The Republican base worshiped her, and some still do. She fed red meat directly into their quivering rage, and made Obama hate viral among a certain set. God had picked her to be President, after all, and only Obama and democracy were standing in the way. But in the end, she was nothing more than yet another puppet, to be used and tossed away when the party was done with her.
Palin was easy to use because she never questioned why the GOP would elevate someone they knew so little about. A more astute person, less blinded by ambition and ego, might have noticed the desperation and asked themselves what end their presence achieved. In Palin’s case, she was the “real conservative” (in spite of her record) and the attack dog, as VP nominees often are, but it went to her head. Instead of understanding her role, she got high off of the rarefied air and became deluded as to her purpose.
The Republican Party chose Palin because of her charisma, beauty and personal story. She was a perfect short term poster girl to distract from and disguise their Bush policies. As the GOP sinks deeper in denial instead of addressing and facing their inherent problems, they will be forced to rely more and more upon people as egomaniacal and deluded as Palin (see Scott Walker, Ted Cruz, et al). No one else would let themselves be used, unless they were so embedded in the establishment that they knew their family would benefit in the long term.
And this matters, because the faces change but the policies do not. The Republican Party keeps searching for the right puppet. The one who can fool the people. They’ve tried true believers and craven cons, they’ve tried a common woman who is not a witch (!) and a plumber. They’ve tried Richie Rich and they’ve tried their Policy Nerd (aka, the guy who can’t do math and bases policy on a work of fiction).
So Sarah Palin matters because she represents all that is wrong with the GOP, and until they fix it, they should not be allowed to forget her so quickly.
Fox News Reveals Their Real Agenda By Congratulating Karl Rove On Hillary Clinton Smear
By: Jason Easley
Wednesday, May, 14th, 2014, 7:14 pm
Fox News is revealing their true agenda by congratulating Karl Rove for smearing Hillary Clinton by claiming that she has brain damage.
Video of Fox News praising Rove:
Eric Bolling said on The Five, “I think he’s an evil genius. I love Karl…Look, he planted a seed, and now the left and the right are watering it like crazy, and guess what? It’s starting to sprout, and you have to ask the question. Is she capable? Is she okay? What’s with the lens on that left eyeglass after her head bump? Bolling went on to claim that Rove was actually wrong, because President Clinton said she was injured for 6 months, not three.
However, former President Clinton never said that his wife was injured for six months.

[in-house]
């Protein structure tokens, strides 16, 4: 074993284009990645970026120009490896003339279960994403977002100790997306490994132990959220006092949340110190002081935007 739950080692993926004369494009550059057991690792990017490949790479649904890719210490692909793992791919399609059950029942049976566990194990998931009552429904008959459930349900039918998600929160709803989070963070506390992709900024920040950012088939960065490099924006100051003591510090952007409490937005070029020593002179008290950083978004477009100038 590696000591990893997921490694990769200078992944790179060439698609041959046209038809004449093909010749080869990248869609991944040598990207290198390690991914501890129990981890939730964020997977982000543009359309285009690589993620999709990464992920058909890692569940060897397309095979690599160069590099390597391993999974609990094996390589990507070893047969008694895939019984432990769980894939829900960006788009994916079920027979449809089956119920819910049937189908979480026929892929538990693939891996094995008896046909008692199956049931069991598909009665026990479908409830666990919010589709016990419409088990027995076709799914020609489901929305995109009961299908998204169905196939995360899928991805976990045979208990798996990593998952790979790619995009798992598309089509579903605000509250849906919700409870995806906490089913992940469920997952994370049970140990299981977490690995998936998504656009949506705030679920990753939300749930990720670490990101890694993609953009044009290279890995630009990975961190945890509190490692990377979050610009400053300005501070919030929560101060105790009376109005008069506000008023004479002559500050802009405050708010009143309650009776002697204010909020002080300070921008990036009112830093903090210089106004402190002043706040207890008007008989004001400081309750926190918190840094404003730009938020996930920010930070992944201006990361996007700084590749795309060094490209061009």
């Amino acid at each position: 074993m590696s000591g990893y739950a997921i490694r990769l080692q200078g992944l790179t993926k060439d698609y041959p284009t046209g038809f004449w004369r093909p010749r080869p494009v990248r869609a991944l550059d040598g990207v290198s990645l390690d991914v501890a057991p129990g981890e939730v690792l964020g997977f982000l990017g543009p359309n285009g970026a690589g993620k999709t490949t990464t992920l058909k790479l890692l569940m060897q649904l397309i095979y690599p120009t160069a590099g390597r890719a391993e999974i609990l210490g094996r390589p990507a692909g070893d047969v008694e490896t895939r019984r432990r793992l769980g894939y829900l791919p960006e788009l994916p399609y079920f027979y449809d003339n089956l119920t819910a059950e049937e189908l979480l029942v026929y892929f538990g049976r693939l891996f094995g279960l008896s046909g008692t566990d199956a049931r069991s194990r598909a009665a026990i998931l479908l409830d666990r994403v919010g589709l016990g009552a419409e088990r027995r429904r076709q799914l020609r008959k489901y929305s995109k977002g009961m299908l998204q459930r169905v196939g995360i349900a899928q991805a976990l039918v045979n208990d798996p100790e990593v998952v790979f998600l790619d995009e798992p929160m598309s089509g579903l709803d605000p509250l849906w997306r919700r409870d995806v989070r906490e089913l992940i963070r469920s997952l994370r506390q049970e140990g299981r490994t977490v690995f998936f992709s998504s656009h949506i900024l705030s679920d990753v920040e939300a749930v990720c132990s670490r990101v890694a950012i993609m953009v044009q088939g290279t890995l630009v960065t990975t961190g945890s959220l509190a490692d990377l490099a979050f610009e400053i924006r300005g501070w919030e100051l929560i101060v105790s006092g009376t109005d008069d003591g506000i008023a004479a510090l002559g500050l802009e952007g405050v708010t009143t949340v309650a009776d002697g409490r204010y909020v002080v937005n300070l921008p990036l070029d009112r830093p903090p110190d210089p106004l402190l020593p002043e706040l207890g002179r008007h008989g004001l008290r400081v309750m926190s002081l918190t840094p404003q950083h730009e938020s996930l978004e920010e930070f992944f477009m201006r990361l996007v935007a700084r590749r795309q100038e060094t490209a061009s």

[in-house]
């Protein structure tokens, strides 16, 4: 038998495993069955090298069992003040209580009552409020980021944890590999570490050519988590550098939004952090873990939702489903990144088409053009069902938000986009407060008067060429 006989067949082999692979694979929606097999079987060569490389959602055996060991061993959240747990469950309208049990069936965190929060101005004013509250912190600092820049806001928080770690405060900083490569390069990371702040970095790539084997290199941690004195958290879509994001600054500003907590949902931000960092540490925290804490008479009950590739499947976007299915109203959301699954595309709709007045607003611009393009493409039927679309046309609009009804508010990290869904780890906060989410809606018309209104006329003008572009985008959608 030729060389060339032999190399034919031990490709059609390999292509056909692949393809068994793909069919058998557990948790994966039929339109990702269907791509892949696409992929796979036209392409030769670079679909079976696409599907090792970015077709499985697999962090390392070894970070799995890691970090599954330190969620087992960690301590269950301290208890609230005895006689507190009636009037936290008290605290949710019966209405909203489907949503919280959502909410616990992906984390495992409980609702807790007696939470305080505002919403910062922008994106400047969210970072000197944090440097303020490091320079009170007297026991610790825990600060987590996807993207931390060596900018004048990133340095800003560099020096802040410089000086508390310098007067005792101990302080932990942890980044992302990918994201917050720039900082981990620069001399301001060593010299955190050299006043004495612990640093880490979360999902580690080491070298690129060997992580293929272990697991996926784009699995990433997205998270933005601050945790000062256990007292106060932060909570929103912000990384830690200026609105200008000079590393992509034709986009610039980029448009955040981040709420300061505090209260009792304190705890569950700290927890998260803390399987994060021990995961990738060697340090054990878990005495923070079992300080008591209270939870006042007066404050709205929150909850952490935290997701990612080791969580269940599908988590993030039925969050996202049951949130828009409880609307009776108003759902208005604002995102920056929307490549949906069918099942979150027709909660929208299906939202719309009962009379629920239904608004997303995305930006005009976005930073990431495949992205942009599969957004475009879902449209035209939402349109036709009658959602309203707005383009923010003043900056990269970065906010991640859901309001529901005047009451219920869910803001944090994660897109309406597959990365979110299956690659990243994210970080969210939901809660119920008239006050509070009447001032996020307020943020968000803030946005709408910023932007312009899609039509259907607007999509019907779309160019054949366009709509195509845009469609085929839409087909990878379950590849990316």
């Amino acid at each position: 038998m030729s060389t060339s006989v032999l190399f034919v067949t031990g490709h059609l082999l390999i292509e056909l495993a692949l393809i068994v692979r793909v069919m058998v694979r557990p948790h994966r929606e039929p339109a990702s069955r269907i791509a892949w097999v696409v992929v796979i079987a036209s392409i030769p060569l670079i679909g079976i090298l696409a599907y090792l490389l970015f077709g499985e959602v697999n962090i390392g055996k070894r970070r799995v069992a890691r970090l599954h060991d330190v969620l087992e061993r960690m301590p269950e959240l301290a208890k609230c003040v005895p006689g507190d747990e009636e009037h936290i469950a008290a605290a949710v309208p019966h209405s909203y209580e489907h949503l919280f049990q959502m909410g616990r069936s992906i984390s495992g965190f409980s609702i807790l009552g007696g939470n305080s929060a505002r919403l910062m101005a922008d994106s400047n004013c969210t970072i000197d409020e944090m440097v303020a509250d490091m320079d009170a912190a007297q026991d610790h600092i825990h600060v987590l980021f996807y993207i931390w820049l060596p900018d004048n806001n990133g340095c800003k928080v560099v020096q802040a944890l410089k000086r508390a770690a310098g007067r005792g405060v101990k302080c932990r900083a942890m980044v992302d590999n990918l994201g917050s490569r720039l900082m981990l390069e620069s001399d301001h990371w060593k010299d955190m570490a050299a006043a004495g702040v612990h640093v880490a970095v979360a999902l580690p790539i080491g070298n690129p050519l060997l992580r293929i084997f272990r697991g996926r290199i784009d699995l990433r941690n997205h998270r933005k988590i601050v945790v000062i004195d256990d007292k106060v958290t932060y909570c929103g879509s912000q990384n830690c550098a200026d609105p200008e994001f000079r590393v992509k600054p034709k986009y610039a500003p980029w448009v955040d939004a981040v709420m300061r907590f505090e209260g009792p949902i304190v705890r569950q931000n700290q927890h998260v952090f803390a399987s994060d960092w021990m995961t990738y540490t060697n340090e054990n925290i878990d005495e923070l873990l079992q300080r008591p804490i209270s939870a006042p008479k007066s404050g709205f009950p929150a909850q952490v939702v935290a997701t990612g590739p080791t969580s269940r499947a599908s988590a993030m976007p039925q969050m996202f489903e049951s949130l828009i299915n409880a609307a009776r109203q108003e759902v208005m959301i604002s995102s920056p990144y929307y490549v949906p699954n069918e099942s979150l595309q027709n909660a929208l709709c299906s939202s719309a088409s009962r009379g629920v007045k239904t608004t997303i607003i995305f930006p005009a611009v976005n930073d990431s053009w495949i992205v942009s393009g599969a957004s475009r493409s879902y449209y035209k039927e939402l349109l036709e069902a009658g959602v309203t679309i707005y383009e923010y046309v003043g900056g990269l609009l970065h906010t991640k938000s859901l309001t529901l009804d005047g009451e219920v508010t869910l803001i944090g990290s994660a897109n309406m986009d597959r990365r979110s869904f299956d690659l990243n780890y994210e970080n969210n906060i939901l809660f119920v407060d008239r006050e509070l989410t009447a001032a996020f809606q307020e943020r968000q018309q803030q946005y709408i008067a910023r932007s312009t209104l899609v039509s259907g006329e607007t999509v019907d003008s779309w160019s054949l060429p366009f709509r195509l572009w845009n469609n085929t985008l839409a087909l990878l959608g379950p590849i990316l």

Video of former President Clinton:
Clinton said, “They went to all this trouble to say that she staged what was a terrible concussion that required six months of really serious work to get over. It’s something that she never lowballed with the American people, never tried to pretend it didn’t happen.”
Remember, Karl Rove and Fox News are claiming that former Sec. of State Clinton was hospitalized for three months. Former President Clinton said that she had to work for six months to recover. That doesn’t mean that she was hospitalized, incapacitated, or not capable of doing her job.
The only seed that is growing is the seed of new conspiracy theory that has sprouted up on Fox News and talk radio. Rove has been widely mocked to the point where he had to try to walk back his comments by claiming that he never said that Hillary Clinton has brain damage.
I’ll bet the Koch brothers and the other right wing billionaires don’t think Rove is such a genius after he wasted $300 million of their money on a completely losing effort in 2012. Rove got a 1.3% return on the billionaires’ investment in 2012. That means that only 1% of the money got the supported candidate elected, or the opposed candidate defeated. To put it another way, 99% of the money that Rove spent lost. Those aren’t exactly genius results.
Fox News’ willingness to give ol’ Turd Blossom a hearty pat on the back shows what the pretend news organization is all about. Fox News is shifting gears away from President Obama and is becoming more and more about stopping Hillary Clinton. Fox is trying to push the brain damage conspiracy under the disguise of news.
This is a three part fail. Karl Rove isn’t a genius. Fox News isn’t news, and Hillary Clinton does not have brain damage.
Toxic? Not So Much. President Obama’s Daily Approval at 50%
By: Sarah Jones
Wednesday, May, 14th, 2014, 2:05 pm
Don’t stand so close to me!
That’s the siren song playing about Democrats running from “toxic” President Obama.
Rasmussen is not exactly high on our list of reliable polling companies. But we work with what we have and what the media uses to judge things, and within that context, it’s worth noting that your President — the one that the media keeps tittering Democrats must distance themselves from because he is so hated — has a 50% approval rating in Rasmussen’s daily presidential tracking poll Wednesday.
The Rasmussen Reports daily Presidential Tracking Poll for Wednesday shows that 50% of Likely U.S. Voters approve of President Obama’s job performance. Forty-eight percent (48%) disapprove (see trends).
The latest figures include 24% who Strongly Approve of the way Obama is performing as president and 34% who Strongly Disapprove. This gives him a Presidential Approval Index rating of -10.